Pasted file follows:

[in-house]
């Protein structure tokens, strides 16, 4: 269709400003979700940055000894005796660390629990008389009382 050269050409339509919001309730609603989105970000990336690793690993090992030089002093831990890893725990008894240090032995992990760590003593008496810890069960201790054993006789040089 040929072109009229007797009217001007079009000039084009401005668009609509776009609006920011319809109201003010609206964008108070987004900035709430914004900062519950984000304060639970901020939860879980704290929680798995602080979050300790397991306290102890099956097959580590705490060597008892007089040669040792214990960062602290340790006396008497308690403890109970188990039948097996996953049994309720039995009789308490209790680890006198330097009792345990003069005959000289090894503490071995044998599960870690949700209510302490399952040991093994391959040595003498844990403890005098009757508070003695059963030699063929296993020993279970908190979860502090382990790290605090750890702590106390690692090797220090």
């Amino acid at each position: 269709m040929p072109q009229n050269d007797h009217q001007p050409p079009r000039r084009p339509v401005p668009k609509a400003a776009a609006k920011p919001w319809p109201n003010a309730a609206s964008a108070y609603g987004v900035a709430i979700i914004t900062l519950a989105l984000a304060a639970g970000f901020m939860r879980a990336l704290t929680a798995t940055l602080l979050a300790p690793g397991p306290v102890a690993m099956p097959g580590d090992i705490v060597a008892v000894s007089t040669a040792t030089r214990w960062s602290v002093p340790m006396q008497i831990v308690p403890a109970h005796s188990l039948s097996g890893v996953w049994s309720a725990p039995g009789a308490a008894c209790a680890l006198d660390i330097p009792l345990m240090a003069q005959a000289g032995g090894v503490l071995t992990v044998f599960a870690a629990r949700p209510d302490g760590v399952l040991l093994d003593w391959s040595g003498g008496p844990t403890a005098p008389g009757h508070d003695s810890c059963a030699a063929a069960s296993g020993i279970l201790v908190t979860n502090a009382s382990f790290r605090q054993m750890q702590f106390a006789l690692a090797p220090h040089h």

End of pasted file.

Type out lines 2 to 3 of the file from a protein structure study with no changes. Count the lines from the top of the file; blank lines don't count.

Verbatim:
């Protein structure tokens, strides 16, 4: 269709400003979700940055000894005796660390629990008389009382 050269050409339509919001309730609603989105970000990336690793690993090992030089002093831990890893725990008894240090032995992990760590003593008496810890069960201790054993006789040089 040929072109009229007797009217001007079009000039084009401005668009609509776009609006920011319809109201003010609206964008108070987004900035709430914004900062519950984000304060639970901020939860879980704290929680798995602080979050300790397991306290102890099956097959580590705490060597008892007089040669040792214990960062602290340790006396008497308690403890109970188990039948097996996953049994309720039995009789308490209790680890006198330097009792345990003069005959000289090894503490071995044998599960870690949700209510302490399952040991093994391959040595003498844990403890005098009757508070003695059963030699063929296993020993279970908190979860502090382990790290605090750890702590106390690692090797220090």
């Amino acid at each position: 269709m040929p072109q009229n050269d007797h009217q001007p050409p079009r000039r084009p339509v401005p668009k609509a400003a776009a609006k920011p919001w319809p109201n003010a309730a609206s964008a108070y609603g987004v900035a709430i979700i914004t900062l519950a989105l984000a304060a639970g970000f901020m939860r879980a990336l704290t929680a798995t940055l602080l979050a300790p690793g397991p306290v102890a690993m099956p097959g580590d090992i705490v060597a008892v000894s007089t040669a040792t030089r214990w960062s602290v002093p340790m006396q008497i831990v308690p403890a109970h005796s188990l039948s097996g890893v996953w049994s309720a725990p039995g009789a308490a008894c209790a680890l006198d660390i330097p009792l345990m240090a003069q005959a000289g032995g090894v503490l071995t992990v044998f599960a870690a629990r949700p209510d302490g760590v399952l040991l093994d003593w391959s040595g003498g008496p844990t403890a005098p008389g009757h508070d003695s810890c059963a030699a063929a069960s296993g020993i279970l201790v908190t979860n502090a009382s382990f790290r605090q054993m750890q702590f106390a006789l690692a090797p220090h040089h």